With indirect power, it’s all about psychological warfare. Remember one of those James Bond movies where the villain had a secret lair filled with traps and surprises? That’s what it feels like dealing with someone wielding indirect coercive power.

When dealing with indirect coercive power, it can be helpful to understand the underlying laws of influence at play. If you’d like to dive deeper into the topic, you might enjoy this free guide:

Become More Influential

Want to become an influential master? Learn these 5 laws to level up your skills.

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Coercion vs. Coercive Power

Coercion refers to forcefully compelling someone to do something against their will. On the other hand, coercive power is a type of power where you influence others’ behavior by setting up disincentives or punishments.

Coercive power is a form of power that can be both good and bad when wielded unfairly and harmfully. For instance, you might use coercion when persuading a friend not to spend all their money on expensive clothes by threatening them with violence. However, in this scenario, the absence of an actual threat means it does not exemplify coercive power. Conversely, if your boss threatens termination if employees fail to meet their goals, that would constitute an example of coercive power, as there is clear intent behind using such tactics against individuals who may require additional motivation.

Recognizing and addressing coercive power is essential for fostering a healthy and empowering environment for all individuals involved.

Are you a manager reading this to make sure you aren’t being coercive? How can you better manage your employees? We’ve covered you with 5 Coaching Techniques to Turn Your Employees Into All Stars!

Signs of Emotional Abuse in a Relationship

Emotional abuse can be a difficult concept for people to understand. It’s not always as evident as physical violence or verbal threats, so it’s easy to dismiss when you’re in an emotionally abusive relationship. But even if your partner isn’t doing anything outwardly harmful, that doesn’t mean they aren’t hurting you—and if they are hurting you in this way, then there are ways out! Here are some signs that your partner is emotionally abusing you:

  • You feel like they control every aspect of your life (including clothes/hobbies/friends/etc.).
  • Your partner makes all of the decisions without asking for input from anyone else in the relationship.
  • You often feel like nobody understands how much pain their words have caused because no one else has experienced them before–and maybe nobody ever will again, either!

How to Respond to a Victim of Coercive Power

If someone you know is being abused by coercive power, it’s essential to recognize the signs of abuse. Consider seeking professional support if you see these signs in yourself or someone else.

  • The victim becomes isolated from family and friends.
  • They have difficulty making decisions without first consulting their abuser (for example: asking permission before buying clothes).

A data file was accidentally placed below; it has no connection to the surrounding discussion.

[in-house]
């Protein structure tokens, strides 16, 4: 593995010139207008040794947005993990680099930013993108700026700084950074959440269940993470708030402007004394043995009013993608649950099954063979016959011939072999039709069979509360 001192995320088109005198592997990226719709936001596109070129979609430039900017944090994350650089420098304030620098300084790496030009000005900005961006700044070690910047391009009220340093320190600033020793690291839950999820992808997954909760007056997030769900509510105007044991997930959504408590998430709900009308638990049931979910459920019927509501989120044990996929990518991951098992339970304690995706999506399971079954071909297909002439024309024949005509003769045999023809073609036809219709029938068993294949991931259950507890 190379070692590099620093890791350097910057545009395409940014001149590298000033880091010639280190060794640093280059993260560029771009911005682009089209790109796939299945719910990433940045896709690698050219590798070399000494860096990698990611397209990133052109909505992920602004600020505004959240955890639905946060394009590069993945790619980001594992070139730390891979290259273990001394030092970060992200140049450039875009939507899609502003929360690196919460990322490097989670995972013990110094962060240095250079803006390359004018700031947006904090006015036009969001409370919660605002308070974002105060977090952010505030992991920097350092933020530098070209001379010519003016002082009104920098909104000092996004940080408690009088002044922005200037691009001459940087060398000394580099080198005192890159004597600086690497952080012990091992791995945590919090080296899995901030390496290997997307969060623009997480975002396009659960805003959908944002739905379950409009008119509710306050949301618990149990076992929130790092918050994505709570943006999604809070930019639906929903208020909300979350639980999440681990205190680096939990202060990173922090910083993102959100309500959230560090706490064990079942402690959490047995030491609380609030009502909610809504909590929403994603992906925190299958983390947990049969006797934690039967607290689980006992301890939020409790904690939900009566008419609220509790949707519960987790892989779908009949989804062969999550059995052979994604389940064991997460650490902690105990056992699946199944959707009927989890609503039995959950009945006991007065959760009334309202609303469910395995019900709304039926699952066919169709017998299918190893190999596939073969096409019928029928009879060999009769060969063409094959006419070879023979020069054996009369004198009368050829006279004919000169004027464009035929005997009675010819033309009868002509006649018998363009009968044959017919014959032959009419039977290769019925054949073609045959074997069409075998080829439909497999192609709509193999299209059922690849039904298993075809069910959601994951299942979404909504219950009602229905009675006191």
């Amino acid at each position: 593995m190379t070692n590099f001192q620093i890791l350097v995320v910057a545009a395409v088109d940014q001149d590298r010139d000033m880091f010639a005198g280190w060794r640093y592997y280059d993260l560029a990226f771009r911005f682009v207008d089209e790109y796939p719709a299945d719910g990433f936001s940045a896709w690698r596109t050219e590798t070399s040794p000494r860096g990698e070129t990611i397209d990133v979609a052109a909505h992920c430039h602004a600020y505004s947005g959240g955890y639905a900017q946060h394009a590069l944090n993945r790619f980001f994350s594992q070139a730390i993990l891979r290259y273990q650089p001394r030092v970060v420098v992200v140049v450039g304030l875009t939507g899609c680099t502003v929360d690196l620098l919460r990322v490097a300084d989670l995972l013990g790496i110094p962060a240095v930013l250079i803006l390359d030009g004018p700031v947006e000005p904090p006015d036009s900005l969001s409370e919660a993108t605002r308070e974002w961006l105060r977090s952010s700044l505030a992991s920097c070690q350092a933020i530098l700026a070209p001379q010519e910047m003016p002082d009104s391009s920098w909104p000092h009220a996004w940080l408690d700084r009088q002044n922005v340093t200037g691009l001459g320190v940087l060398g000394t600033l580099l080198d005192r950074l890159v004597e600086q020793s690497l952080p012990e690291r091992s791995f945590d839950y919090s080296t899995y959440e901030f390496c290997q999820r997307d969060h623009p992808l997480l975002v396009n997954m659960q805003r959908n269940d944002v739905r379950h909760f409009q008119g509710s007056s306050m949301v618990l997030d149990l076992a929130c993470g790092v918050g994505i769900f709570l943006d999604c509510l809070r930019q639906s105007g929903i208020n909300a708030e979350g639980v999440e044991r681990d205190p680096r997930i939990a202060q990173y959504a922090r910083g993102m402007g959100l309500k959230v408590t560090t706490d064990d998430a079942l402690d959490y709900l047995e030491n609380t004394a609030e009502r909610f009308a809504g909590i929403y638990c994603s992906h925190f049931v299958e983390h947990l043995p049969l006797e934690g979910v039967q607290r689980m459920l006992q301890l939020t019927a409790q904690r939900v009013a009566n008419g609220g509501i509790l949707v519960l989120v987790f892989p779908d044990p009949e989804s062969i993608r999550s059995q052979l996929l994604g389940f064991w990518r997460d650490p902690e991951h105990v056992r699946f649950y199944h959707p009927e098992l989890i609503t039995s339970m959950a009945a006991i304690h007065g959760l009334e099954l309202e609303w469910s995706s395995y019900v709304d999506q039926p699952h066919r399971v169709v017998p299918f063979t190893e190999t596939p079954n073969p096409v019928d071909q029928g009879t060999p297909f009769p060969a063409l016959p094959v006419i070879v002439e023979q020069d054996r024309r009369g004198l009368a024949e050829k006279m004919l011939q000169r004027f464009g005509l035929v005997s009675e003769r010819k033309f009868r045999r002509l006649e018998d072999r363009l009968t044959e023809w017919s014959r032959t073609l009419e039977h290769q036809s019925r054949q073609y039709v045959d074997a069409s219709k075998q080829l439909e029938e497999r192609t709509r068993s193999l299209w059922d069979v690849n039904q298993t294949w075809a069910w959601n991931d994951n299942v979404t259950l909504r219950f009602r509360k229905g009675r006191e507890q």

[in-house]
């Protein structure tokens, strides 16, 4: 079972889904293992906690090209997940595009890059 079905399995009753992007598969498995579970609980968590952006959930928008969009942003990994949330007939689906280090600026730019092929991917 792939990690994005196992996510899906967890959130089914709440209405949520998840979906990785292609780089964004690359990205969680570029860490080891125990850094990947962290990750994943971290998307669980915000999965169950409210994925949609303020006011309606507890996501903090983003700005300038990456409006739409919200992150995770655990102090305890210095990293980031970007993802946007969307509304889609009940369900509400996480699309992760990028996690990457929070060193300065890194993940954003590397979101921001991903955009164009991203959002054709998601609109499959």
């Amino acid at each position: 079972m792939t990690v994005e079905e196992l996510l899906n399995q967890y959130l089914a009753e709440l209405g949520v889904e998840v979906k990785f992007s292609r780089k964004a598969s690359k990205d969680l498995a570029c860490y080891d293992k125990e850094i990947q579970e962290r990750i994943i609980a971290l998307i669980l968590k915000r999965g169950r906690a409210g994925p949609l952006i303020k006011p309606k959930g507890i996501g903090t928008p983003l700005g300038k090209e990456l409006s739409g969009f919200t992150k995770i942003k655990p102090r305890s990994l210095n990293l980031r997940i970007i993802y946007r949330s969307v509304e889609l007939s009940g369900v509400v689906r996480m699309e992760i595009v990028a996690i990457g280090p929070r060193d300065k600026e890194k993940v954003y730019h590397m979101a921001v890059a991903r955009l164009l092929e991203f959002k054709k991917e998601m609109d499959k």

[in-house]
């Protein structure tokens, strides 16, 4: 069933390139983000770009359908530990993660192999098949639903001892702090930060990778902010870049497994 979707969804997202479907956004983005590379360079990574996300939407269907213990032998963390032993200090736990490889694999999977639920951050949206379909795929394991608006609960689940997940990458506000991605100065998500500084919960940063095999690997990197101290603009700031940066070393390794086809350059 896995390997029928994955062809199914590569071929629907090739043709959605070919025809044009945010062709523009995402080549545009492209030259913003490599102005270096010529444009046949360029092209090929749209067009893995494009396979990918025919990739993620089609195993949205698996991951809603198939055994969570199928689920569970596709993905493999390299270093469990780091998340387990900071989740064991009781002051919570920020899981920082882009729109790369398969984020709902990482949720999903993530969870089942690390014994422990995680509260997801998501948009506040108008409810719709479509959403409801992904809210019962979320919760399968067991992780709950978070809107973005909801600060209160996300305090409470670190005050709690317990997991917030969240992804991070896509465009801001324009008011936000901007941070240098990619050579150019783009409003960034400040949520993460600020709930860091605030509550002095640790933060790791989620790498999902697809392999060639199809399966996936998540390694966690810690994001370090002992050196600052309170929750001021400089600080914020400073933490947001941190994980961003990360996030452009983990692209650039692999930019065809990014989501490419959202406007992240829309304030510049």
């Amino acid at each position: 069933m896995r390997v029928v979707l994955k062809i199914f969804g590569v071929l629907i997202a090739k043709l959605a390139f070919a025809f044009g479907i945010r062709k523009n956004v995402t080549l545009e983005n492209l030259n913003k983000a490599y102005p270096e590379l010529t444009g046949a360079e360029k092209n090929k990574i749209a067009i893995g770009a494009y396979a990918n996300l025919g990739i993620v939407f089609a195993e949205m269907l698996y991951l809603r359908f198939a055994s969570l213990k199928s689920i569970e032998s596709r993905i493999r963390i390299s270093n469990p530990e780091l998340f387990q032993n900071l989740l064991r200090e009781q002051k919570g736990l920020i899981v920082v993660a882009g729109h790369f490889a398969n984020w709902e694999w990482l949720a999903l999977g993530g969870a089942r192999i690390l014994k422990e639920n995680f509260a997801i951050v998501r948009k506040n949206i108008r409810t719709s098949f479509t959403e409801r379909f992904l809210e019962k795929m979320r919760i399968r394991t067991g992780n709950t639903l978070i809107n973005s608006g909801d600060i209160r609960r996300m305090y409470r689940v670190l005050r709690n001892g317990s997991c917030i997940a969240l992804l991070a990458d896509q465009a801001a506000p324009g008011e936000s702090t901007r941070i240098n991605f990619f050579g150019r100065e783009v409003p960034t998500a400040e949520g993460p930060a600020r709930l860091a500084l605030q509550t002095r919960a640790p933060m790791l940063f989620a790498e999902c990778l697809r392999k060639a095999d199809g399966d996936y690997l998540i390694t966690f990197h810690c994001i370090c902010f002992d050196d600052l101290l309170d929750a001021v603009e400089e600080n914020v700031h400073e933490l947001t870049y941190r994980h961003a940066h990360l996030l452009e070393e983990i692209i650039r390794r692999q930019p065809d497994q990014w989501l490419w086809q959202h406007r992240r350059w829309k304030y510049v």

• The victim feels like they’re not good enough or intelligent enough compared with their partner/family member/friend who is abusing them through coercive power tactics (for example: “I’m so lucky that my boss likes me more than anyone else at work because then he’ll give me better projects than everyone else”). 
  • If possible, avoid spending time alone with an abuser until they’ve received treatment for their addiction(s). Make sure any non-essential interactions between yourself and the person who wants power over others remain in public places where other people are always present—especially if there’s any chance that alcohol may be involved! This helps protect both parties from dangerous situations where coercion could occur without anyone noticing until too late.

Recognize How Coercive Power Exists to Protect Yourself and Others.

Recognizing coercive power and how it operates is essential to protecting yourself and others. Emotional abuse is the most common form of coercive power, but other signs should not be ignored:

  • People exercising coercive power often use guilt trips or threats to get what they want. They may say, “If you don’t do X, then I won’t love you anymore.”
  • Victims of emotional abuse may feel trapped by their circumstances and unable to leave because they fear losing someone’s affection or approval (or both).

Coercive power is also used in more severe forms of abuse, such as physical and sexual violence. This coercion may be evident to outside observers, but victims may not realize they are being manipulated until it’s too late. If you or someone you know is being subjected to coercive power, getting help immediately is crucial.

How to Recognize the Signs of Coercive Power and Step Away

You can recognize the signs of coercive power and step away from it.

  • Recognize that you cannot control someone else’s behavior, emotions, or actions.
  • Understand that you are not responsible for anyone else’s feelings or actions.
  • When someone uses coercive power over you, they will try to make it seem like their way is all that matters in your life. They’ll try to convince you that if they don’t get what they want out of a situation, there will be dire consequences for everyone involved–and probably even worse things happening down the road if something doesn’t change right away! This kind of thinking makes us feel like we don’t have any choice but to give them what they want right now so everything can go back to normal (i.e., everyone getting along).

We hope this article has helped you understand coercive power and how it operates. It’s essential to recognize that coercive power exists and how it works to protect yourself and others, especially in workplace settings. Are you looking for leadership guidance? Check out these 10 effective tips on how to lead a strengths-based team!